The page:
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Report: Recovery likely for global EV sector

By ZHENG YIRAN | China Daily | Updated: 2020-06-03 09:28

BYD employees put finishing touches to an electric vehicle at an assembly line in Xi'an, capital of Shaanxi province. [Photo/Xinhua]

Global sales of electric passenger vehicles are forecast to fall by 18 percent year-on-year to 1.7 million in 2020 as the coronavirus crisis has interrupted the 10 successive years of strong growth.

The long-term prospects for the sector though remain undimmed, with China and Europe continuing to drive the growth of the industry going forward, a report said.

The report issued by Bloomberg's wholly-owned unit BloombergNEF (BNEF) said that although COVID-19 led to a drop in electric passenger vehicle sales so far this year, the influence of the epidemic was smaller compared to the impact of the disease on the sales of combustion engine cars, which are set to drop 23 percent year-on-year.

It said when the epidemic is over, sales of electric vehicles are expected to recover faster than that of combustion engine cars.

China and Europe, which includes the European Union, the United Kingdom, and the European Free Trade Association states, will continue to lead in EV sales. Those countries will take an estimated 72 percent of the world's electric passenger vehicle sales in 2030, BNEF said.

"The unprecedented epidemic brought impacts on the robust growth of EV sales in the world, and the impacts were especially significant on the Chinese and the United States markets. However, starting 2021, there will be an apparent bounce of EV sales in China and Europe," BNEF China research director Kou Nannan said.

Apart from the favorable policies by governments, another important fact is that the sharp fall in oil prices will not have a strong influence on the region's EV sales. Rock bottom prices for oil meant further falls in the price of crude in China and Europe would be limited, he said.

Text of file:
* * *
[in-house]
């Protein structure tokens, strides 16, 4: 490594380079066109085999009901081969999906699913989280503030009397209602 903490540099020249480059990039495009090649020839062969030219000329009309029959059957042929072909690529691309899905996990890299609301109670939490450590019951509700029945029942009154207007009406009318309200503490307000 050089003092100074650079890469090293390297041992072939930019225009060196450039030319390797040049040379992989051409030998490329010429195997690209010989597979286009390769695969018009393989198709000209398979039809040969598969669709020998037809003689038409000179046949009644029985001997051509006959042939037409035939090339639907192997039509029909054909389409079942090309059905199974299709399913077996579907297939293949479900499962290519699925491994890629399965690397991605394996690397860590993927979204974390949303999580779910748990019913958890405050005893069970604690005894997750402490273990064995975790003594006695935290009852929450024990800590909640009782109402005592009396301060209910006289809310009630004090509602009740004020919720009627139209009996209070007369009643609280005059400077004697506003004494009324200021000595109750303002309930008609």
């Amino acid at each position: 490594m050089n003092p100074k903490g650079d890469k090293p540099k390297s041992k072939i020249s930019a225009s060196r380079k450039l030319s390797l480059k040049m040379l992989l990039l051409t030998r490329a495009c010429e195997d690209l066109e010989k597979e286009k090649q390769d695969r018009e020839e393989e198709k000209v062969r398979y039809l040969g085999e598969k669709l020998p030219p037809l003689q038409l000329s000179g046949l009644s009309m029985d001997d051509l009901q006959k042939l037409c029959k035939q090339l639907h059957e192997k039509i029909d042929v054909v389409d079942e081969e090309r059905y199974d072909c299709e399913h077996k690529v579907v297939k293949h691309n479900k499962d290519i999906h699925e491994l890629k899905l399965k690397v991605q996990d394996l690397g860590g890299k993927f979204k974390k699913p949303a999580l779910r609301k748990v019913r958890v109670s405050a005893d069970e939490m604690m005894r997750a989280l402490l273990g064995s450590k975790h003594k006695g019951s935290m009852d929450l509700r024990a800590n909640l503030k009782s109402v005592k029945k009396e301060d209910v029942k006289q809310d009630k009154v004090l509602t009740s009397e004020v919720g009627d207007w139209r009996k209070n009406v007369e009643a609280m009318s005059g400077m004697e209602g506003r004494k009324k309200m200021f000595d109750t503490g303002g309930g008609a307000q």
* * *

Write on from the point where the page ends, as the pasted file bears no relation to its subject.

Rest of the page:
BNEF said that in the future, China and Europe will become the two major destinations where the world's new energy products would go.

Since 2009, the Chinese government has introduced a series of policies in supporting the development of the NEV sector.

The policies include launching NEV pilot zones, taking NEV as a national strategic emerging industry, issuing NEV industrial development plans, and offering tax exemption and subsidies to NEV purchases.

To reduce energy consumption and expand the sales of NEVs, a new scoring system was launched by the Ministry of Industry and Information Technology in September 2017.

Under the system, automakers and importers will be evaluated each year for both fuel consumption of traditional cars and the output of NEVs. If they fail to amass enough credits for either traditional vehicles or NEVs, they may face penalties and their products may not be allowed on the road.

Chinese NEV manufacturers are stepping up efforts to restore sales and maintain sector growth given the challenges posed by COVID-19.

Shenzhen, Guangdong province-based EV maker BYD said the epidemic led to China's overall vehicle sales to decline from January to April. But the company's sales turned out to be better than the industry's overall level.

BYD's marketing spokesperson said sales started to recover in March. In April, overall sales reached 31,000. In the first 10 days in May, the sales volume was 50 percent higher than the same period last year, with EV consumption gradually picking up.

The company expects sales in the second quarter to surge rapidly from the first quarter, and its EV sales for the whole year are expected to remain at roughly the same level as in 2019.

In March, BYD unveiled a new blade-shaped battery which features safety, long life and high mileage. The company said that "Han", a C-Class EV carrying the new blade-shaped battery, is coming in June. The "Han" EV has already received thousands of orders.

BYD said that it is upbeat about China's NEV sector. It plans to devote more resources to technological innovation and better customer service to garner greater market share.

Electric utility providers are also keeping up. State Grid Corp of China announced in April that it would invest 2.7 billion yuan ($383 million) to set up 78,000 charging piles across the country this year. The investment is expected to stimulate NEV consumption by more than 20 billion yuan.

"Charging piles are important infrastructure to safeguard the development of the NEV industry. The investment plays a leading role in boosting NEV consumption during the crucial time of promoting work resumption and restoring economic and social order," National Energy Administration chief economist Guo Zhi said.

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